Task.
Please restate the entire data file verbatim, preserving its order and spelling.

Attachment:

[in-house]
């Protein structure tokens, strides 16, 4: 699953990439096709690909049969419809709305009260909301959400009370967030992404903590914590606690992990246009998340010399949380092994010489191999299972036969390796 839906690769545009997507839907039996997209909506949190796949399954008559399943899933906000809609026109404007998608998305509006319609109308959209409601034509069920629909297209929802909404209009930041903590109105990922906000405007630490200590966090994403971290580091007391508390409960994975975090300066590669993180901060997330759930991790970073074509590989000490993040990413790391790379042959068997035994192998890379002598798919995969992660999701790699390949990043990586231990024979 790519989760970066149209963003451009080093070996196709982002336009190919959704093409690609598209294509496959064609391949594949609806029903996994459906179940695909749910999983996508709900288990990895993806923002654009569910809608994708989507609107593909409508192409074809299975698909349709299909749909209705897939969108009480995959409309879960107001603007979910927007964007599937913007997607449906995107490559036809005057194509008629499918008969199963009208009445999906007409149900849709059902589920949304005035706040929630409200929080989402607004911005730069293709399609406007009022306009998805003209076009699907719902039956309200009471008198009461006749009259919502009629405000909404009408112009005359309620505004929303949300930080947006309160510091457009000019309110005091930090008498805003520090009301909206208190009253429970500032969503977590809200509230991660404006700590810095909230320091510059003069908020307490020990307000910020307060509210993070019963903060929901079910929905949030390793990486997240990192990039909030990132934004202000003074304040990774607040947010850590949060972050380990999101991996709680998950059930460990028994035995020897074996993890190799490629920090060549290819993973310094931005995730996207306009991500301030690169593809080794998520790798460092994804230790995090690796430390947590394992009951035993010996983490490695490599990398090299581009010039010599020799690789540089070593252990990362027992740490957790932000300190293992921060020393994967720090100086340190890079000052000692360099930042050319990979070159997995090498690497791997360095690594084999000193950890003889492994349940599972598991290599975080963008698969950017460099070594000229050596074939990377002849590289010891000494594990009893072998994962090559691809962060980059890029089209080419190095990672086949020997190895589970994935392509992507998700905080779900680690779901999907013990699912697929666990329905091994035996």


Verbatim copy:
[in-house]
């Protein structure tokens, strides 16, 4: 699953990439096709690909049969419809709305009260909301959400009370967030992404903590914590606690992990246009998340010399949380092994010489191999299972036969390796 839906690769545009997507839907039996997209909506949190796949399954008559399943899933906000809609026109404007998608998305509006319609109308959209409601034509069920629909297209929802909404209009930041903590109105990922906000405007630490200590966090994403971290580091007391508390409960994975975090300066590669993180901060997330759930991790970073074509590989000490993040990413790391790379042959068997035994192998890379002598798919995969992660999701790699390949990043990586231990024979 790519989760970066149209963003451009080093070996196709982002336009190919959704093409690609598209294509496959064609391949594949609806029903996994459906179940695909749910999983996508709900288990990895993806923002654009569910809608994708989507609107593909409508192409074809299975698909349709299909749909209705897939969108009480995959409309879960107001603007979910927007964007599937913007997607449906995107490559036809005057194509008629499918008969199963009208009445999906007409149900849709059902589920949304005035706040929630409200929080989402607004911005730069293709399609406007009022306009998805003209076009699907719902039956309200009471008198009461006749009259919502009629405000909404009408112009005359309620505004929303949300930080947006309160510091457009000019309110005091930090008498805003520090009301909206208190009253429970500032969503977590809200509230991660404006700590810095909230320091510059003069908020307490020990307000910020307060509210993070019963903060929901079910929905949030390793990486997240990192990039909030990132934004202000003074304040990774607040947010850590949060972050380990999101991996709680998950059930460990028994035995020897074996993890190799490629920090060549290819993973310094931005995730996207306009991500301030690169593809080794998520790798460092994804230790995090690796430390947590394992009951035993010996983490490695490599990398090299581009010039010599020799690789540089070593252990990362027992740490957790932000300190293992921060020393994967720090100086340190890079000052000692360099930042050319990979070159997995090498690497791997360095690594084999000193950890003889492994349940599972598991290599975080963008698969950017460099070594000229050596074939990377002849590289010891000494594990009893072998994962090559691809962060980059890029089209080419190095990672086949020997190895589970994935392509992507998700905080779900680690779901999907013990699912697929666990329905091994035996």